Rudolf Batz (10 November 1903 – 8 February 1961) was a German SS functionary during the Nazi era. From 1 July to 4 November 1941 he was the leader of Einsatzkommando 2 and as such was responsible for the mass murder of Jews and others in the Baltic states.Special Prosecution Book-Poland
Special Prosecution Book-Poland (German: Sonderfahndungsbuch Polen, Polish: Specjalna księga Polaków ściganych listem gończym) was the proscription list prepared by the Germans immediately before the onset of war, that identified more than 61,000 members of Polish elites: activists, intelligentsia, scholars, actors, former officers, and prominent others, who were to be interned or shot on the spot upon their identification following the invasion.Wolfgang Birkner
Wolfgang Birkner (27 October 1913 – 24 March 1945) was a German SS functionary with the rank of SS-Hauptsturmführer, and the Holocaust perpetrator in World War II. Birkner served as the KdS Warschau (Komandeur der Sicherheitspolizei) in Warsaw following the German invasion of Poland in 1939.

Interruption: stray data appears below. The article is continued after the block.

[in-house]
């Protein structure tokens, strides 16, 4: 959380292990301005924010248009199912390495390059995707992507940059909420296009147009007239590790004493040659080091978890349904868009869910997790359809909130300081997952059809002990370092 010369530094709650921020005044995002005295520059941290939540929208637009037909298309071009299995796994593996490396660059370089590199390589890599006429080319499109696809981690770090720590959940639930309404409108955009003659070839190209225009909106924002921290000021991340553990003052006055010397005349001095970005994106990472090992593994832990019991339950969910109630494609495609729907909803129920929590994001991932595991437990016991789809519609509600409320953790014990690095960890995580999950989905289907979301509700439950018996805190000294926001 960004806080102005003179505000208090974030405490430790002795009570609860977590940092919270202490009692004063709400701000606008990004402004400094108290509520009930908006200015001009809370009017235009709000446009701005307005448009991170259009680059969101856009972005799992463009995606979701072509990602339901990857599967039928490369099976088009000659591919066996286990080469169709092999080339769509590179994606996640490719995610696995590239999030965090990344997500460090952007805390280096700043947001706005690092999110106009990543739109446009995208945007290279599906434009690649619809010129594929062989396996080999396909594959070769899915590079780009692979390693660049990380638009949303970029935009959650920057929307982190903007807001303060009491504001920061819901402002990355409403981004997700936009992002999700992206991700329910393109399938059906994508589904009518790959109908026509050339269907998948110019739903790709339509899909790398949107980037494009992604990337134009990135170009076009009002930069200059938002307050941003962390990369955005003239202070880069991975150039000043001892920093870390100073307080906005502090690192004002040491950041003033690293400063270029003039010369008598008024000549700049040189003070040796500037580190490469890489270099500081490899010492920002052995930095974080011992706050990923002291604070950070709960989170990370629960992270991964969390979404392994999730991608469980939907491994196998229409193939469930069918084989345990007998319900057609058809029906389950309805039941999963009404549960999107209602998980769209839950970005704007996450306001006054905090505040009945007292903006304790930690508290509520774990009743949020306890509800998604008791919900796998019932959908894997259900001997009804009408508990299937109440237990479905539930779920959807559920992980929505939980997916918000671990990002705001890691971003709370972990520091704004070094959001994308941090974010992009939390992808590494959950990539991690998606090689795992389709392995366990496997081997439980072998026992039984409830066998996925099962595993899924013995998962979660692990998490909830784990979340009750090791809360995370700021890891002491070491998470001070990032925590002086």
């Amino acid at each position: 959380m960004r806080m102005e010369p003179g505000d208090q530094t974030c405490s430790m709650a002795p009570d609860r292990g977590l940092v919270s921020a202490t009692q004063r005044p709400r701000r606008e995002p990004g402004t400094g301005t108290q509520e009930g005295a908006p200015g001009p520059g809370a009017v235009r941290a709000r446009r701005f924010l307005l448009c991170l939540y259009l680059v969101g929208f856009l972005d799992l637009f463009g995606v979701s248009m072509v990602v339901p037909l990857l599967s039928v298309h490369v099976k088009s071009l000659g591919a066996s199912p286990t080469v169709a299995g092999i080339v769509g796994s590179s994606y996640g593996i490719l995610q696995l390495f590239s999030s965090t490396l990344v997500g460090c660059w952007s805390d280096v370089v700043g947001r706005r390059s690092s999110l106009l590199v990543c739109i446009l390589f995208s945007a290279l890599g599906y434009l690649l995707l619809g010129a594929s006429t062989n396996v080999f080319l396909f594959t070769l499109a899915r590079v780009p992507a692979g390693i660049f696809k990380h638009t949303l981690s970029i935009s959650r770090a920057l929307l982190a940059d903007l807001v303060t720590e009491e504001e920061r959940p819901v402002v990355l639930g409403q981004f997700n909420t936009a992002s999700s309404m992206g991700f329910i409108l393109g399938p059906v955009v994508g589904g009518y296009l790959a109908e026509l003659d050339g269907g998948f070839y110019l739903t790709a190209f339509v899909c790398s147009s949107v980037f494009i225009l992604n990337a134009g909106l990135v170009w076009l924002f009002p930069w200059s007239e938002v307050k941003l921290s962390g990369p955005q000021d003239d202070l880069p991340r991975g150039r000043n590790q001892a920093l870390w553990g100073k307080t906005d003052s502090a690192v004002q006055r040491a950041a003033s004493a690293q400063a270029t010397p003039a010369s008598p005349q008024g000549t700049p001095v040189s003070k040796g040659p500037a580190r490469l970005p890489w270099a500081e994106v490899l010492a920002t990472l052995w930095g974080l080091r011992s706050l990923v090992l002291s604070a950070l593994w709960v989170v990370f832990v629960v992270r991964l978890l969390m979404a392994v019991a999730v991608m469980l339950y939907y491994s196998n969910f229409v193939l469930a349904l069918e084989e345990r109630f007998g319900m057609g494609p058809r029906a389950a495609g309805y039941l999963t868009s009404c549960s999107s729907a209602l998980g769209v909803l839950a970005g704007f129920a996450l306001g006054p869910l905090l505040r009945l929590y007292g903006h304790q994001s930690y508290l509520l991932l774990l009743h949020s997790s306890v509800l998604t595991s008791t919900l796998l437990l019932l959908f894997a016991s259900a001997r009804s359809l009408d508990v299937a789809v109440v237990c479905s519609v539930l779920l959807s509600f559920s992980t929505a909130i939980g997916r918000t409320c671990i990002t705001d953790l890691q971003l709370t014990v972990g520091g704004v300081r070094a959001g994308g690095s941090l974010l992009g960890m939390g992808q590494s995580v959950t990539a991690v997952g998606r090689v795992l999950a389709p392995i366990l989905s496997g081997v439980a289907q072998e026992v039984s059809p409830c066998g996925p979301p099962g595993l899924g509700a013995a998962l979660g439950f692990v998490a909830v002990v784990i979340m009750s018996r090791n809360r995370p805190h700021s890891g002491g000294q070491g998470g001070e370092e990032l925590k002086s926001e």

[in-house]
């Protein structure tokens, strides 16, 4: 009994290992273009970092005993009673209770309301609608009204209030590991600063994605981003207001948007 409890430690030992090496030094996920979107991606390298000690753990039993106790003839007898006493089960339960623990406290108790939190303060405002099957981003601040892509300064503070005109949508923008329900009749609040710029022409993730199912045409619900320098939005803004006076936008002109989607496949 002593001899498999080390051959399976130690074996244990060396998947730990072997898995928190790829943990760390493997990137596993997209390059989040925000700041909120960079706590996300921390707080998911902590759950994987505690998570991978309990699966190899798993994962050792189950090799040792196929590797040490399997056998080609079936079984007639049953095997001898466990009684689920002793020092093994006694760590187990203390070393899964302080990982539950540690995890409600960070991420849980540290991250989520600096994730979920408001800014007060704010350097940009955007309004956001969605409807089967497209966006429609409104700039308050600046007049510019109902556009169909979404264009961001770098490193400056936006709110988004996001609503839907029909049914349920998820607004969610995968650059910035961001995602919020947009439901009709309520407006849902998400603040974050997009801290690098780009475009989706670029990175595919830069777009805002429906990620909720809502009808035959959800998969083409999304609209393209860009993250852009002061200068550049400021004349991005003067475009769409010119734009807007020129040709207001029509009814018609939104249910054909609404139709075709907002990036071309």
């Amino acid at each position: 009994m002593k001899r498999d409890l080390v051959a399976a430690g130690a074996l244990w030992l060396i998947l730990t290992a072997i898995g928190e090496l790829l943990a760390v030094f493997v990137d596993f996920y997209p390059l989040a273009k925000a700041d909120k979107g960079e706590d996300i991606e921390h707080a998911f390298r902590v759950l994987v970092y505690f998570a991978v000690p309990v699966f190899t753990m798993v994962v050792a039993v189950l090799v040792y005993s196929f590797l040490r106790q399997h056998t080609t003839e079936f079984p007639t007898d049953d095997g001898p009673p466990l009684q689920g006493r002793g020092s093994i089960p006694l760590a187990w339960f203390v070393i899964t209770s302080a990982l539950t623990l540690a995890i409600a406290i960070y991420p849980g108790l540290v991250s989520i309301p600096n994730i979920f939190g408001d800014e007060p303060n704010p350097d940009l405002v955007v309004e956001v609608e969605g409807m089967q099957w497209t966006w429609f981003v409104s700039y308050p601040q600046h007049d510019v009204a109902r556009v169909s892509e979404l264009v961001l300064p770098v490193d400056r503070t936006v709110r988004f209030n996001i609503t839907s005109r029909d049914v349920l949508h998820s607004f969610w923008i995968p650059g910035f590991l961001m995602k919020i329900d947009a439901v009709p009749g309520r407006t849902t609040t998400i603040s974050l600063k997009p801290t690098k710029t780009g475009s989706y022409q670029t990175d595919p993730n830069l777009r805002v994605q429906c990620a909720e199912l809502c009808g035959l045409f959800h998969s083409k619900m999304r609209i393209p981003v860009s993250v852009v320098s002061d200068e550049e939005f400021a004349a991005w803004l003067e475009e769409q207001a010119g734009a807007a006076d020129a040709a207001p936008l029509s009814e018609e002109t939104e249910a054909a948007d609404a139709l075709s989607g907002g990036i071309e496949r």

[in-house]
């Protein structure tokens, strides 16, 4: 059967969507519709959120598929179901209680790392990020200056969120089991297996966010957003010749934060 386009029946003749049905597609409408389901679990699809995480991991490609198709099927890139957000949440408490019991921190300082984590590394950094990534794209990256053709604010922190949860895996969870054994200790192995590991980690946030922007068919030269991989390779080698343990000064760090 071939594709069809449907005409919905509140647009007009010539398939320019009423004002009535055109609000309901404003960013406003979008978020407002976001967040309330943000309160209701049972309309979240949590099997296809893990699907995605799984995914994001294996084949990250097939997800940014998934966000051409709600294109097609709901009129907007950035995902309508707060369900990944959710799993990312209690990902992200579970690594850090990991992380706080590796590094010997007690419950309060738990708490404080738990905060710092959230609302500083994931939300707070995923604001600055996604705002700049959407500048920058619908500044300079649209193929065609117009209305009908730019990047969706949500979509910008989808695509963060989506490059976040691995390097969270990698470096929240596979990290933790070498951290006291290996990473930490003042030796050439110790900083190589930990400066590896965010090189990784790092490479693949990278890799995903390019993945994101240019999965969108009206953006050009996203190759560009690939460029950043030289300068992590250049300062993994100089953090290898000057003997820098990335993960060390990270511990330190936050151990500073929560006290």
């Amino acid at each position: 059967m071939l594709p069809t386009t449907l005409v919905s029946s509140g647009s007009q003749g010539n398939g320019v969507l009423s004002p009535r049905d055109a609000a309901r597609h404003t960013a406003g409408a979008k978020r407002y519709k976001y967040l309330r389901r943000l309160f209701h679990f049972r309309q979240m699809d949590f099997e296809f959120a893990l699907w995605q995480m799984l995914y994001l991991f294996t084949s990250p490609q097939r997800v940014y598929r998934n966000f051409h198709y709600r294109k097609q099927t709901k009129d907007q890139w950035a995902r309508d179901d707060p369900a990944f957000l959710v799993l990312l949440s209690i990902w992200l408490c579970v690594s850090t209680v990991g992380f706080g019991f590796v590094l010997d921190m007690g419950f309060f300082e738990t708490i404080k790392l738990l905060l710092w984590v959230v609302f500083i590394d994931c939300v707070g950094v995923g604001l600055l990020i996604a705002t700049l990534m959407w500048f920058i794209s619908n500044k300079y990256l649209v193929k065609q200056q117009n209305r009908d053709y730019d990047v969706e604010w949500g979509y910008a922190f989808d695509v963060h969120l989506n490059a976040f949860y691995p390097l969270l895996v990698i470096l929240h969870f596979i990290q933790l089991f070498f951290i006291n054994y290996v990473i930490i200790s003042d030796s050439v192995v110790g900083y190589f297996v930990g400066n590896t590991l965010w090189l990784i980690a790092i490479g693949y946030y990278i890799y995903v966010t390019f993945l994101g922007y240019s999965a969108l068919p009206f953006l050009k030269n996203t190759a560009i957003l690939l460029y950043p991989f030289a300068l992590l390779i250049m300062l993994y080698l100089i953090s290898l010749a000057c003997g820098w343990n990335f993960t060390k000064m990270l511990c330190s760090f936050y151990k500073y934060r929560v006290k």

After the German attack on the Soviet forces in eastern Poland during Operation Barbarossa, Birkner and his Einsatzkommando were deployed in the newly-formed Bezirk Bialystok district in the Army Group Centre Rear Area due to reports of alleged Soviet guerrilla activity. Birkner arrived in Białystok from the General Government on 30 June 1941, sent in by the SS Police commander Eberhard Schöngarth on orders from the Reich Main Security Office. As veteran of Einsatzgruppe IV from the Polish Campaign of 1939, Birkner was a specialist in rear security operations.Šķēde
Šķēde is a suburban settlement near Liepāja, Latvia, in Medze parish. It is located on the north border of the city. Šķēde was the biggest dacha cooperative in Latvia in the time of the Latvian SSR. One of Šķēde's notable features is its street names, which are known as "lines" and numbered from 1 to 18. Typical Šķēde addresses may thus appear as: Šķēde 1-15-2. Until 2005, the main Liepāja landfill was located near Šķēde.
|Nazi occupation and organizations|
|Ghettos and camps|
|War crimes investigations and trials|
|Righteous Among the Nations|